A Housing Turnaround

Reuben is a member of The Motley Fool Blog Network -- entries represent the personal opinion of the blogger and are not formally edited.

Dow-30 component Home Depot (NYSE: HD) recently announced pretty good earnings, largely attributed to a recovering housing market (Read more about my take on Home Depot). Indeed, as people buy homes they almost invariably make changes to the property to suit their needs and desires. After years of being a drag on the company's results, it is a welcome sign that there is a shift taking place in the still-depressed housing market.

In fact, that industry has been so downtrodden that vultures have swept in, including a highly publicized move by Blackstone Group. The reasoning for investors, from the mom and pops to the giant asset managers, to jump into the housing market is pretty easy to understand. So many homes are in foreclosure or are sitting, idle, on bank balance sheets, that home prices have remained depressed for an extended period of time.

Buying a home, or a few thousand homes, now and renting them out would provide a double benefit. One, you would likely get a good price on a property that you expect to appreciate in value over time and, two, you get rent from a tenant while you wait for the expected housing turn around. This is a pretty good deal if you have the capital to take advantage of the situation.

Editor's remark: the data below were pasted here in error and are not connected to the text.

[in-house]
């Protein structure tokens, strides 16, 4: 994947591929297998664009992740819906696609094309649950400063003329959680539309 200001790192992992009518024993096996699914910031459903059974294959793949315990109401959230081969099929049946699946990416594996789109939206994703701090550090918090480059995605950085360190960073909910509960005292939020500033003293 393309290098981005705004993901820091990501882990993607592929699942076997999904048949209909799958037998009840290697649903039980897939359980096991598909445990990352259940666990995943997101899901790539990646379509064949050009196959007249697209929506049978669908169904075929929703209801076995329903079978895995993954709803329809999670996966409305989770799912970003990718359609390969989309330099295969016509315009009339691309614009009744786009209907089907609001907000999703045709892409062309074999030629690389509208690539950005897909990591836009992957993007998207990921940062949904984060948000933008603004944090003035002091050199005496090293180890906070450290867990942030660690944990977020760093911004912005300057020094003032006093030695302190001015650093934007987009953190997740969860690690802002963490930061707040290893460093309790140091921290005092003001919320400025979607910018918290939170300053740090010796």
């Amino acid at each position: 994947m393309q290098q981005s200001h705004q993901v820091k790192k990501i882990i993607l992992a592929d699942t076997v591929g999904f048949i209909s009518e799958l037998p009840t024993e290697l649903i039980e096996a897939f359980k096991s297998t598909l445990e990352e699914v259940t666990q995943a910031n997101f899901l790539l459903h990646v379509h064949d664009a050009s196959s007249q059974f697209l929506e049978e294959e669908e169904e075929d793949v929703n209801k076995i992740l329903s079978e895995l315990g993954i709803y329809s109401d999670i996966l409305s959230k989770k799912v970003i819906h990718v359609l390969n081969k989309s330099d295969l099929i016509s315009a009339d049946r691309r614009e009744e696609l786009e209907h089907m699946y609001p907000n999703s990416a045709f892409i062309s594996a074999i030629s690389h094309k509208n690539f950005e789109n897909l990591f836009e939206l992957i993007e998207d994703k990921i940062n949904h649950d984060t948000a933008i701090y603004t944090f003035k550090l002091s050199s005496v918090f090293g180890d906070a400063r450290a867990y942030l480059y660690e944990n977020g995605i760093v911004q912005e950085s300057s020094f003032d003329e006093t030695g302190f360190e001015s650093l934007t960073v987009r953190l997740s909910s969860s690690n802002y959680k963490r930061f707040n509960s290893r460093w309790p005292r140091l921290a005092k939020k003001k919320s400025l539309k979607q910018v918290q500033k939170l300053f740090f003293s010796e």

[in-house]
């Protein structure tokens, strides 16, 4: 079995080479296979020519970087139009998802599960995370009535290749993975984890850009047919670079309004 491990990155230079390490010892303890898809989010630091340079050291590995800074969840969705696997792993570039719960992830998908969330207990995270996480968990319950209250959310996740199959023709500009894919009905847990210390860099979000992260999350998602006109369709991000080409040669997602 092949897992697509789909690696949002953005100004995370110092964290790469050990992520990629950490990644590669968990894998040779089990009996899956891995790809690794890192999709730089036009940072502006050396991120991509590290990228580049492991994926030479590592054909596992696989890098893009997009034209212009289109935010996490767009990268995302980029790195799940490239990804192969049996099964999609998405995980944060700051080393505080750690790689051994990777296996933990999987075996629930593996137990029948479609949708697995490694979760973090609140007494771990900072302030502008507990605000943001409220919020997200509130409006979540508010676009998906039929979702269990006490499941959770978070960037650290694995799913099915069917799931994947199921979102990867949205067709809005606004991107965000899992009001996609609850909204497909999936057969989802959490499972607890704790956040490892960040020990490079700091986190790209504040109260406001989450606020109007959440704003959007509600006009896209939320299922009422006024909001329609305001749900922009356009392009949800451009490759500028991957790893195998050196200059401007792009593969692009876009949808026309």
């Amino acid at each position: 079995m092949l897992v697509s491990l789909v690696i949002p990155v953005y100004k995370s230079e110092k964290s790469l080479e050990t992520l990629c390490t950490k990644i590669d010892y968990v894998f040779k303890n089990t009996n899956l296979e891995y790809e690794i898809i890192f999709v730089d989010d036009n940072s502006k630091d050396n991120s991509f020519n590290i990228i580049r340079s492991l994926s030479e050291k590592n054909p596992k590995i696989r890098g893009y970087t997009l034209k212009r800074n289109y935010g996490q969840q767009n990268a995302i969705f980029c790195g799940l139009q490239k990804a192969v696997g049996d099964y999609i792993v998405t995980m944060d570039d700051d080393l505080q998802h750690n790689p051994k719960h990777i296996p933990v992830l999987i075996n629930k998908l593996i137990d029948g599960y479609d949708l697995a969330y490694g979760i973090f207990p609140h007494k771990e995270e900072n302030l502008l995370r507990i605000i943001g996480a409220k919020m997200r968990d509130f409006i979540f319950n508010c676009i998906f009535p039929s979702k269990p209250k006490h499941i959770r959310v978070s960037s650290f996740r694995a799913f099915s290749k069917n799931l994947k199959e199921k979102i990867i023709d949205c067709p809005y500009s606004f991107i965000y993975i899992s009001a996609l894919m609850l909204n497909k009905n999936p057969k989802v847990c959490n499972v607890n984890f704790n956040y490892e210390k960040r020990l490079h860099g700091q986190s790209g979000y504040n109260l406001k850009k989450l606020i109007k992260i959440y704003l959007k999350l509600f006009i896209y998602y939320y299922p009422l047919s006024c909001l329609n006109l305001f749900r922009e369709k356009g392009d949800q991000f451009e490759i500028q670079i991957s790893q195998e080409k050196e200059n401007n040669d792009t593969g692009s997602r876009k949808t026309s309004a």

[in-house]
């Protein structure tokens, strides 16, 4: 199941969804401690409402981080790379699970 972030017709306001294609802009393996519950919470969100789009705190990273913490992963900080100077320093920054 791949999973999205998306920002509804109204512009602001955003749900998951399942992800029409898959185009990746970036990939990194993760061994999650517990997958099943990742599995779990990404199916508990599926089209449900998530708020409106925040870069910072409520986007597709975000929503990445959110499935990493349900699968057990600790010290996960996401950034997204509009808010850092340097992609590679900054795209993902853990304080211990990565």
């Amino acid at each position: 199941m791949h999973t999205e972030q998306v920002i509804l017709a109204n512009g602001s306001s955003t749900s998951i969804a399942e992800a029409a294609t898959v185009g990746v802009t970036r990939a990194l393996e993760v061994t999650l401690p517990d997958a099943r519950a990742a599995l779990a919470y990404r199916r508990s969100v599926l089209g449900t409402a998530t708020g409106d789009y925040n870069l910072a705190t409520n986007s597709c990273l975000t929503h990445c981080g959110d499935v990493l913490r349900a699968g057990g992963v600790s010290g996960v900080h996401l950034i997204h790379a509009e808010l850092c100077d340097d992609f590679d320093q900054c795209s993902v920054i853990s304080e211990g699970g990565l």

Many investors see the opportunity, but lack the capital. However, with names like Blackstone in the market, maybe capital isn't as big a concern as it once was. In fact, Jonathan Gray, global head of real estate for Blackstone, recently noted in a Bloomberg interview that he thinks that there is just a two year window for investors to get into this market. This is particularly notable since companies like Blackstone can walk in and buy multiple homes in one transaction, quickly clearing unwanted homes off of bank balance sheets in efficient transactions.

Although another two years seems like a long time, it would be a welcome relief to a tortured industry if that prognostication proved correct. Meanwhile, home prices wouldn't be the only thing to benefit. Home Depot is just one example of a company that would see results improve. Here are a few more:

Lowe's (NYSE: LOW)
Lowe's is, like Home Depot, a large home improvement store. Founded in 1946, it has over 1,700 stores in the United States, Canada, and Mexico. The company's giant box stores sell everything from pipes to nuts to light bulbs. While some think the company, in conjunction with Home Depot, destroyed mom and pop hardware stores, far more people are loyal customers because of the convenience and cost saving offered.

With a 2% yield, just about in-line with Home Depot's yield, Lowe's is probably not the ideal candidate for an income investor. However, for more growth-minded investors, the company is financially strong and reasonably well positioned. Still, it might make more sense to stick with Home Depot, which has a stronger operating history, since the two are so similar.

Lumber Liquidators (NYSE: LL)